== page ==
LONDON – Of course, it’s raining.
Outside the Ecuadorian Embassy a gaggle of supporters of WikiLeaks founder Julian Assange are clustered under umbrellas and tucked in doorways trying to stay dry.
Their placards, laminated against the rain, state their case: “Free Assange” and “Asylum for Assange. No to Rendition.”
One that reads “Freedom of Expression is a Right” is handwritten in black ink and the words run like tear-stained mascara down a white cardboard poster in a steady downpour.
An armed Scotland Yard officer in uniform is posted at the entrance of the Embassy. Several more police hover on the fringes and in unmarked cars on the narrow street known as Hans Crescent just across the entrance from Harrods. The streets are packed with tourists and shoppers on Friday afternoon in the run up to the Olympics, but few take notice of this little stand-off between the protesters and the British government’s attempts to extradite Assange to Sweden where he still faces allegations of sex-related offenses.
Assange, the Australian-born creator of WikiLeaks, fled into the Ecuadorian Embassy in the end of June hoping that the left-leaning government there might grant him asylum and perhaps even citizenship.
Assange caused an international uproar when WikiLeaks released a trove of some 750,000 sensitive documents and diplomatic cables related to the wars in Iraq and Afghanistan and other delicate international issues. The documents were first obtained by Bradley Manning, a young Army soldier who had access to classified documents in Iraq and illegally downloaded them. He was arrested in May 2010 and faces trial in September on charges of releasing classified documents to unauthorized sources and aiding the enemy, a capital offense. Assange provided the documents to the New York Times and the Guardian who in turn published fact-checked and redacted versions of the documents.
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The United States views Assange’s role in the leak of the documents as a crime and many observers consider it likely that U.S. prosecutors will seek to bring charges in connection with their publication.
Assange’s political asylum case is built on a fear that if he is extradited to Sweden that he will end up being extradited to the U.S. where he could potentially face serious, criminal charges. Many prominent international and American figures have supported his asylum bid, from Oliver Stone and Michael Moore to Daniel Ellsberg of the Pentagon Papers.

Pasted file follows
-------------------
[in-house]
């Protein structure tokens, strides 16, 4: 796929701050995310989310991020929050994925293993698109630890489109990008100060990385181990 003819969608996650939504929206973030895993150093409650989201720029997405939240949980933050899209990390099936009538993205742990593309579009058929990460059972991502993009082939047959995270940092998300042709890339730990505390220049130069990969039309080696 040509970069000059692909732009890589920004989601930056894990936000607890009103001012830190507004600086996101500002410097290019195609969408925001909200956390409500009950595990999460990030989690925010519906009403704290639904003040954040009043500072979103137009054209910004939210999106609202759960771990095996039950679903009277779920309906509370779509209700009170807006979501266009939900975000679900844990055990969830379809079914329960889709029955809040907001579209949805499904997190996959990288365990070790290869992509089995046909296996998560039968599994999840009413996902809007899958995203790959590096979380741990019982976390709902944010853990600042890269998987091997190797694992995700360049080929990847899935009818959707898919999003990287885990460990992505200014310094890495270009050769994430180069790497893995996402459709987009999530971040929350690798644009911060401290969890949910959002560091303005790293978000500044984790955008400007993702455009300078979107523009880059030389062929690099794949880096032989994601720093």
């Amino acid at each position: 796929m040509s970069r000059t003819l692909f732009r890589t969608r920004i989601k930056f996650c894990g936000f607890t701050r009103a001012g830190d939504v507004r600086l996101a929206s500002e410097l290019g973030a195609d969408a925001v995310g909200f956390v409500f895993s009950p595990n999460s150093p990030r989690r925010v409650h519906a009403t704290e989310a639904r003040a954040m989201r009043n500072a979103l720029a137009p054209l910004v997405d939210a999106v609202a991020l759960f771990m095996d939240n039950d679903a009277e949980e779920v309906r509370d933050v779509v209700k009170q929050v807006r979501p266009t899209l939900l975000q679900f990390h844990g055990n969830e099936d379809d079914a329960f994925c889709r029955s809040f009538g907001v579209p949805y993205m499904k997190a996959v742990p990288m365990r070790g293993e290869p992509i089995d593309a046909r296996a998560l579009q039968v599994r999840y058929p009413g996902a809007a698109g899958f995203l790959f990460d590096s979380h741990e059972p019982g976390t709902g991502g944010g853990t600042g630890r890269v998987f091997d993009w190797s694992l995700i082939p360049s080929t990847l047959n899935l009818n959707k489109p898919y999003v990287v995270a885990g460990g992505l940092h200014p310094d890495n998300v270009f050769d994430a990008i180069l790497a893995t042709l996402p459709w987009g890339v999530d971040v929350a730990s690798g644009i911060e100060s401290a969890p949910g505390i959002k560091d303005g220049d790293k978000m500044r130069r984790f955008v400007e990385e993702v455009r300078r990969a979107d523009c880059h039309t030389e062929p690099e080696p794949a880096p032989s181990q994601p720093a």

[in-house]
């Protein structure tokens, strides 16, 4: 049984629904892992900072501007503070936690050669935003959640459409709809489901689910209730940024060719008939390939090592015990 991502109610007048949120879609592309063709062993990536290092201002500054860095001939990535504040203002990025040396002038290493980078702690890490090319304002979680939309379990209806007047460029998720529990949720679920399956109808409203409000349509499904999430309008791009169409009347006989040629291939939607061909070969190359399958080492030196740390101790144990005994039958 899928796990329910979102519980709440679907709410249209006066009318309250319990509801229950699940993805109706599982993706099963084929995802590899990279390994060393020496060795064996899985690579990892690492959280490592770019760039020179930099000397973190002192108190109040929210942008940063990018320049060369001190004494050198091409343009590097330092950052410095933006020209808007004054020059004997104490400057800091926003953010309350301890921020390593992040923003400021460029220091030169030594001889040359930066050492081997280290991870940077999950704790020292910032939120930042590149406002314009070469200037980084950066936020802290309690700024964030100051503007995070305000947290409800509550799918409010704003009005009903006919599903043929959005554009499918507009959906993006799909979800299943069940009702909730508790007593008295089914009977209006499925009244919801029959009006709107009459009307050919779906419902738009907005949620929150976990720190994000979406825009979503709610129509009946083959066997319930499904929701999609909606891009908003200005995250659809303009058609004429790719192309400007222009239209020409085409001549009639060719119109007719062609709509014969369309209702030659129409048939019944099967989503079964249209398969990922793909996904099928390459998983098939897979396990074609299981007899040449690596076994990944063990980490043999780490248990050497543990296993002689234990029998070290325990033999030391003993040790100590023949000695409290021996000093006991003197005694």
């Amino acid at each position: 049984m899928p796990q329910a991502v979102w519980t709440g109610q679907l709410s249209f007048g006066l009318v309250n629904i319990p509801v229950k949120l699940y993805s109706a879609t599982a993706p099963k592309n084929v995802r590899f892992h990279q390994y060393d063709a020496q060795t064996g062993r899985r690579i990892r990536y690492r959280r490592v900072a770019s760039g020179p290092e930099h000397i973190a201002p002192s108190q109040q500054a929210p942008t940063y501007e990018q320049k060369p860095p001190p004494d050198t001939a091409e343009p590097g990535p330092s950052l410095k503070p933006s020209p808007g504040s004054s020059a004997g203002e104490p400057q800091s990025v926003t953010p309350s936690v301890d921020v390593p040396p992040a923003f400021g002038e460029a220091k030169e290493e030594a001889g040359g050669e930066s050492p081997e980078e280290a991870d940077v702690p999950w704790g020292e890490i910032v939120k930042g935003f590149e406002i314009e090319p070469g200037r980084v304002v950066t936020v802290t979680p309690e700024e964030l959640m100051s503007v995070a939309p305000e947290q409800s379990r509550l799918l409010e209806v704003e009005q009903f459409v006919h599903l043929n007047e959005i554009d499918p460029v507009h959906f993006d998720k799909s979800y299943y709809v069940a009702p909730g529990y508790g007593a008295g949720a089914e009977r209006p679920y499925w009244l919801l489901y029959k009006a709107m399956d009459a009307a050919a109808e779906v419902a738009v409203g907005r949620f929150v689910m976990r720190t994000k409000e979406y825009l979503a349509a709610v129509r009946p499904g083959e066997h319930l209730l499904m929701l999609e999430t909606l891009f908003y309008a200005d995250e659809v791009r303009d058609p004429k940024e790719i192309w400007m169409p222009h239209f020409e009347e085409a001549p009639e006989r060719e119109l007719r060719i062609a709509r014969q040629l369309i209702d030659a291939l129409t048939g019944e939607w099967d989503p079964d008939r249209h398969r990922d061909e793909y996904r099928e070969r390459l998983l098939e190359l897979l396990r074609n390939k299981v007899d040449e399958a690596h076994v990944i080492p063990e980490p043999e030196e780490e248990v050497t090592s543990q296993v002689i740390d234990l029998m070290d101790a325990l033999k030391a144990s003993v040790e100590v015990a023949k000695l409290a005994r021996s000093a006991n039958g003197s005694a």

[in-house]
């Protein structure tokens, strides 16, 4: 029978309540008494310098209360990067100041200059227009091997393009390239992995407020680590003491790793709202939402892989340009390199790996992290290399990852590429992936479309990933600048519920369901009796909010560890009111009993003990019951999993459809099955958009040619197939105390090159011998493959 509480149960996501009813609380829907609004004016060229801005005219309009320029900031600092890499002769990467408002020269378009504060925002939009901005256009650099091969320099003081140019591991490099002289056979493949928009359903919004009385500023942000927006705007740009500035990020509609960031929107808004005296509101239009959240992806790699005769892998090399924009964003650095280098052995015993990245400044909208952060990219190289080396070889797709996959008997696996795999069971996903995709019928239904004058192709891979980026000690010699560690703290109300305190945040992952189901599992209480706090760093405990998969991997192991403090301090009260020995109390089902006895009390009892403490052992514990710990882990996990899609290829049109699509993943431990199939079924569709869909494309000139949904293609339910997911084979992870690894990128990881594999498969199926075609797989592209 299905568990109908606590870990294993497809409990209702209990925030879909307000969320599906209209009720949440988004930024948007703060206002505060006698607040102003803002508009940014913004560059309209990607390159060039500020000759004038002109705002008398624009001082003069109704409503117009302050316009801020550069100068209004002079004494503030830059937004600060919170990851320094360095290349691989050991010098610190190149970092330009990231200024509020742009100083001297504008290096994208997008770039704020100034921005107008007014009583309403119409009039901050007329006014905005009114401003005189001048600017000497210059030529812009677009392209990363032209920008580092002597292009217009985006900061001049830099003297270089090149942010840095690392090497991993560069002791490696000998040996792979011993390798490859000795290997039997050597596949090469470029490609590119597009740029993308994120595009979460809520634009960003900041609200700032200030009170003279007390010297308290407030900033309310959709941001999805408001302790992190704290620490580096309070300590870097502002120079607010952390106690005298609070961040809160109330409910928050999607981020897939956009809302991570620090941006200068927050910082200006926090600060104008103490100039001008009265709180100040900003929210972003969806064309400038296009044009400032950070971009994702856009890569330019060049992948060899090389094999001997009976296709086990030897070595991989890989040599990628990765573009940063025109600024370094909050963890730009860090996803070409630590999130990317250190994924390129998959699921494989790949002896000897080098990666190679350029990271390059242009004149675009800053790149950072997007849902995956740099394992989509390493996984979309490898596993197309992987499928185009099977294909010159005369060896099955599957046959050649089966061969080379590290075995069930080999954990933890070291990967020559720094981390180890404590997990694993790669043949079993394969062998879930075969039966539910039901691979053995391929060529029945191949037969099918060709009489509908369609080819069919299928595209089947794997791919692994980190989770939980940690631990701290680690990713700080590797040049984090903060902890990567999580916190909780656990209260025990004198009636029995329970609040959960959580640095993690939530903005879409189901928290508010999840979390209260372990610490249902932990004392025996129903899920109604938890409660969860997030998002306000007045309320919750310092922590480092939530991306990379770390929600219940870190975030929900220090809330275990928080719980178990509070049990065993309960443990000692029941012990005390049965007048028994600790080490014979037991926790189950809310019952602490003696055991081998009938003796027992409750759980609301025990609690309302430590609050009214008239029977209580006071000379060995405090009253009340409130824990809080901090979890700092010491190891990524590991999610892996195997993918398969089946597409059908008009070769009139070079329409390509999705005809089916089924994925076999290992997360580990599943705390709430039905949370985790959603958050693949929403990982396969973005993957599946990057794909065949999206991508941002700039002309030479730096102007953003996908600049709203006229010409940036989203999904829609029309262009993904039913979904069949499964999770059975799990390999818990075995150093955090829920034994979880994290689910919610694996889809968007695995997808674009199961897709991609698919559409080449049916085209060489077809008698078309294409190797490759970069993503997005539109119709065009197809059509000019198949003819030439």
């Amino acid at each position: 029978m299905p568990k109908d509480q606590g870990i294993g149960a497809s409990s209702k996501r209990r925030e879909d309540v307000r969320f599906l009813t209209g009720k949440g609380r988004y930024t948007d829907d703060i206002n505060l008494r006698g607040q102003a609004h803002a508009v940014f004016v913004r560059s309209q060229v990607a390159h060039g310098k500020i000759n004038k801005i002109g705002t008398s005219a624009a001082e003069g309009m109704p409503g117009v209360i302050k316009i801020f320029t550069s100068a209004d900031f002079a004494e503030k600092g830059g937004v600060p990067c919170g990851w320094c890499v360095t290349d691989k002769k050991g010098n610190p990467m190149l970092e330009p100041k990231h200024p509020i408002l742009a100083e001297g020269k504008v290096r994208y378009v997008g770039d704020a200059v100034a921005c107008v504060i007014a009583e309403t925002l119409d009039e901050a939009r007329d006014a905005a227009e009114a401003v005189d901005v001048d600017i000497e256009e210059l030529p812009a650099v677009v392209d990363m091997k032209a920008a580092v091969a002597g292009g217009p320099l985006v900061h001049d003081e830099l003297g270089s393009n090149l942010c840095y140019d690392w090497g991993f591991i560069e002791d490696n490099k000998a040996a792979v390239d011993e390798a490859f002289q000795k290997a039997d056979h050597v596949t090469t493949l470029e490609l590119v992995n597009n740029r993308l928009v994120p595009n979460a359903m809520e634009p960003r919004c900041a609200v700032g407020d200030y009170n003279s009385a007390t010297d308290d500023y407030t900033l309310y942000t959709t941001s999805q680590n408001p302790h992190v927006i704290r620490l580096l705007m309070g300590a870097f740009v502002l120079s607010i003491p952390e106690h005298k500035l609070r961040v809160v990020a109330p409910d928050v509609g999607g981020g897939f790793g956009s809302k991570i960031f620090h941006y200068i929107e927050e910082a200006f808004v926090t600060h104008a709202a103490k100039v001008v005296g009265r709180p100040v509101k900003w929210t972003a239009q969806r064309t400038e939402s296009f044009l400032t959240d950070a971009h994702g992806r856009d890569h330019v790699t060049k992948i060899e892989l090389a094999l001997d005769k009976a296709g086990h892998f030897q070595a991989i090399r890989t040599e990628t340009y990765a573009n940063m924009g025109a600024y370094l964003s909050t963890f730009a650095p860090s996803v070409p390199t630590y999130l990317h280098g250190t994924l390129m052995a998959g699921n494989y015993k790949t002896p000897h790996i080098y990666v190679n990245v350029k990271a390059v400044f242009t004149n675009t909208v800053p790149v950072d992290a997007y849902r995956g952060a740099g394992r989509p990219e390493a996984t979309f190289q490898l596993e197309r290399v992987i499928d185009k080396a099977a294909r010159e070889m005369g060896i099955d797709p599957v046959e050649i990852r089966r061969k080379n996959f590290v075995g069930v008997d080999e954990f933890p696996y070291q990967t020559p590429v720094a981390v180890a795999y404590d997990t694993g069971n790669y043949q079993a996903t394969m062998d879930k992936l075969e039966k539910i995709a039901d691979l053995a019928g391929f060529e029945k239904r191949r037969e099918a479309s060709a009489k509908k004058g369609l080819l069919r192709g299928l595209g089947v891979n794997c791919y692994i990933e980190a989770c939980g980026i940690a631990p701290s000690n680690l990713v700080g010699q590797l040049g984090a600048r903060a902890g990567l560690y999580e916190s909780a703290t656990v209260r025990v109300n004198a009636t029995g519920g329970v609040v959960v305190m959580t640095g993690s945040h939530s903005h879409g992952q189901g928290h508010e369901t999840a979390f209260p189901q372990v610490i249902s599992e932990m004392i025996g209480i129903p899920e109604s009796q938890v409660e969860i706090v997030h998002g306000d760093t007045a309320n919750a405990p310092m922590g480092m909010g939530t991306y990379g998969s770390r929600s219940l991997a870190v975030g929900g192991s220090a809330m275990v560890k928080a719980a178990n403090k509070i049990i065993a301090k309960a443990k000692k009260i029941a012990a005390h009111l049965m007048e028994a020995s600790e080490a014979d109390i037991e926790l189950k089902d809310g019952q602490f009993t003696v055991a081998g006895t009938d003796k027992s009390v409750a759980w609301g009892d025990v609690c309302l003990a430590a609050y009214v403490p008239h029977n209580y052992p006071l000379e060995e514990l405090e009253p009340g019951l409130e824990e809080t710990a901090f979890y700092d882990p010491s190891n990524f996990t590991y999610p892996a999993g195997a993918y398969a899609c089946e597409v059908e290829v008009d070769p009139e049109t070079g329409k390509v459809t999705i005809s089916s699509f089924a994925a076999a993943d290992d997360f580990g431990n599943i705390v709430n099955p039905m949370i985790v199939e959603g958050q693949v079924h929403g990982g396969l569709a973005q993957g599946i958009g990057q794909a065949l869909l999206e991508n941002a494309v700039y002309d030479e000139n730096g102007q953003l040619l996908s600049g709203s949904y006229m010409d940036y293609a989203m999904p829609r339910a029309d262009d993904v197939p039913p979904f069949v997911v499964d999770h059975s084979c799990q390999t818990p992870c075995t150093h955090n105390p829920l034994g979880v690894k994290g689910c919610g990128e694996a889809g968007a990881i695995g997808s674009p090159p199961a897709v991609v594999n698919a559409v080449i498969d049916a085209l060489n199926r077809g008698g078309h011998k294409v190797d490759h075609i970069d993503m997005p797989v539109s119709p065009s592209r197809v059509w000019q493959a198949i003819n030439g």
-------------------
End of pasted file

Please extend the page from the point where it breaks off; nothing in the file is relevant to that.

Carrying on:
For now, Assange is ensconced inside the first-floor flat of the Embassy here in London’s posh neighborhood of Knightsbridge. An Embassy official answered the door Friday and then a young man with black Buddy Holly glasses named Joseph came out to politely explain that Assange is not doing interviews right now.
But earlier, I spent some time with Vaughan Smith, the founder of the Frontline Club, who has stood by Assange for nearly two years through his odyssey in the limelight and his legal ordeal.
Smith’s Frontline Club is a gathering place for journalists near Paddington which has become home base in London for many of the world’s foreign correspondents (including this one).
Smith has taken some heat for his support of Assange. Some journalists have disagreed with Smith’s assertion that Assange has as much right to be a member of the Frontline club as any other self-proclaimed journalist. Assange is in the business of digging for information and publishing it, and for Smith it is really that simple.
I am a founding member of the Frontline Club, which opened its doors in 2003. I wrote a pretty tough column in this space on Assange, challenging the notion that trafficking in stolen documents is journalism. But as the smoke settles on the Assange affair and the facts come into focus, it is becoming clear that Smith took a bold and principled stand.
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Smith was right to stand up for Assange and defend his release of hundreds of thousands of documents and diplomatic cables that dragged the U.S. and U.K. and other governments into the glaring light of transparency on the wars in Iraq and Afghanistan, even if they came kicking and screaming.
Over a long lunch with Smith at the Frontline Club, we talked about the Assange affair and the sad state of traditional journalism as we knew it back in the lush days of mainstream media when we were covering Afghanistan in the 1990s. But we also shared the excitement in the air about opportunities that lie ahead in the digital age.